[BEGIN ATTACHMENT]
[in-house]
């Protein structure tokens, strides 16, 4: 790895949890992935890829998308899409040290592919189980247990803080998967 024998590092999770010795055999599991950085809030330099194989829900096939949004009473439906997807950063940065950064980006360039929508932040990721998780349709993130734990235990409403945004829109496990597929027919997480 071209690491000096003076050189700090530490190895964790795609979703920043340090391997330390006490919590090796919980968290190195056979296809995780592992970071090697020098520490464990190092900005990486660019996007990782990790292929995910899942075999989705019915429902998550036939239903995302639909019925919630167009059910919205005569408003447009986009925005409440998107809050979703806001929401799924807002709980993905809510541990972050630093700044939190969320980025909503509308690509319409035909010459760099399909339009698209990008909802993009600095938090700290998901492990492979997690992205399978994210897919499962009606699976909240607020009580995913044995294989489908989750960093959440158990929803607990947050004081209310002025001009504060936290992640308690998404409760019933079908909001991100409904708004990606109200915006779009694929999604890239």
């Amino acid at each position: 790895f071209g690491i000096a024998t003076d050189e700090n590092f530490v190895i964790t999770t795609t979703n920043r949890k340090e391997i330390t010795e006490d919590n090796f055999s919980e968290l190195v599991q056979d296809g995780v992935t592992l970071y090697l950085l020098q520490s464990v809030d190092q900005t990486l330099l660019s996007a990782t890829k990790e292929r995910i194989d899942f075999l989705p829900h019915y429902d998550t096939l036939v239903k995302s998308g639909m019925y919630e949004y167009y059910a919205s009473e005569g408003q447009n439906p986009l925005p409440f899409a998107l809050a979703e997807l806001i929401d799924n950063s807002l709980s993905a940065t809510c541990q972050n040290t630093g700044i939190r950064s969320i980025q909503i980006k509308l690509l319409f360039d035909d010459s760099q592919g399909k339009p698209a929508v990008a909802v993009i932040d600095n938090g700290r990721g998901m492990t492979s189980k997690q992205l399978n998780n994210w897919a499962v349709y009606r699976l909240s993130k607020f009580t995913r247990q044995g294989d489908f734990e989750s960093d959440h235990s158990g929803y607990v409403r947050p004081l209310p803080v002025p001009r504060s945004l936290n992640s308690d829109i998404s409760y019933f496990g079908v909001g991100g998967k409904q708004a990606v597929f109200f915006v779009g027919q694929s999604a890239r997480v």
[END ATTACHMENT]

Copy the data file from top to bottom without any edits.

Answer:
[in-house]
């Protein structure tokens, strides 16, 4: 790895949890992935890829998308899409040290592919189980247990803080998967 024998590092999770010795055999599991950085809030330099194989829900096939949004009473439906997807950063940065950064980006360039929508932040990721998780349709993130734990235990409403945004829109496990597929027919997480 071209690491000096003076050189700090530490190895964790795609979703920043340090391997330390006490919590090796919980968290190195056979296809995780592992970071090697020098520490464990190092900005990486660019996007990782990790292929995910899942075999989705019915429902998550036939239903995302639909019925919630167009059910919205005569408003447009986009925005409440998107809050979703806001929401799924807002709980993905809510541990972050630093700044939190969320980025909503509308690509319409035909010459760099399909339009698209990008909802993009600095938090700290998901492990492979997690992205399978994210897919499962009606699976909240607020009580995913044995294989489908989750960093959440158990929803607990947050004081209310002025001009504060936290992640308690998404409760019933079908909001991100409904708004990606109200915006779009694929999604890239």
């Amino acid at each position: 790895f071209g690491i000096a024998t003076d050189e700090n590092f530490v190895i964790t999770t795609t979703n920043r949890k340090e391997i330390t010795e006490d919590n090796f055999s919980e968290l190195v599991q056979d296809g995780v992935t592992l970071y090697l950085l020098q520490s464990v809030d190092q900005t990486l330099l660019s996007a990782t890829k990790e292929r995910i194989d899942f075999l989705p829900h019915y429902d998550t096939l036939v239903k995302s998308g639909m019925y919630e949004y167009y059910a919205s009473e005569g408003q447009n439906p986009l925005p409440f899409a998107l809050a979703e997807l806001i929401d799924n950063s807002l709980s993905a940065t809510c541990q972050n040290t630093g700044i939190r950064s969320i980025q909503i980006k509308l690509l319409f360039d035909d010459s760099q592919g399909k339009p698209a929508v990008a909802v993009i932040d600095n938090g700290r990721g998901m492990t492979s189980k997690q992205l399978n998780n994210w897919a499962v349709y009606r699976l909240s993130k607020f009580t995913r247990q044995g294989d489908f734990e989750s960093d959440h235990s158990g929803y607990v409403r947050p004081l209310p803080v002025p001009r504060s945004l936290n992640s308690d829109i998404s409760y019933f496990g079908v909001g991100g998967k409904q708004a990606v597929f109200f915006v779009g027919q694929s999604a890239r997480v």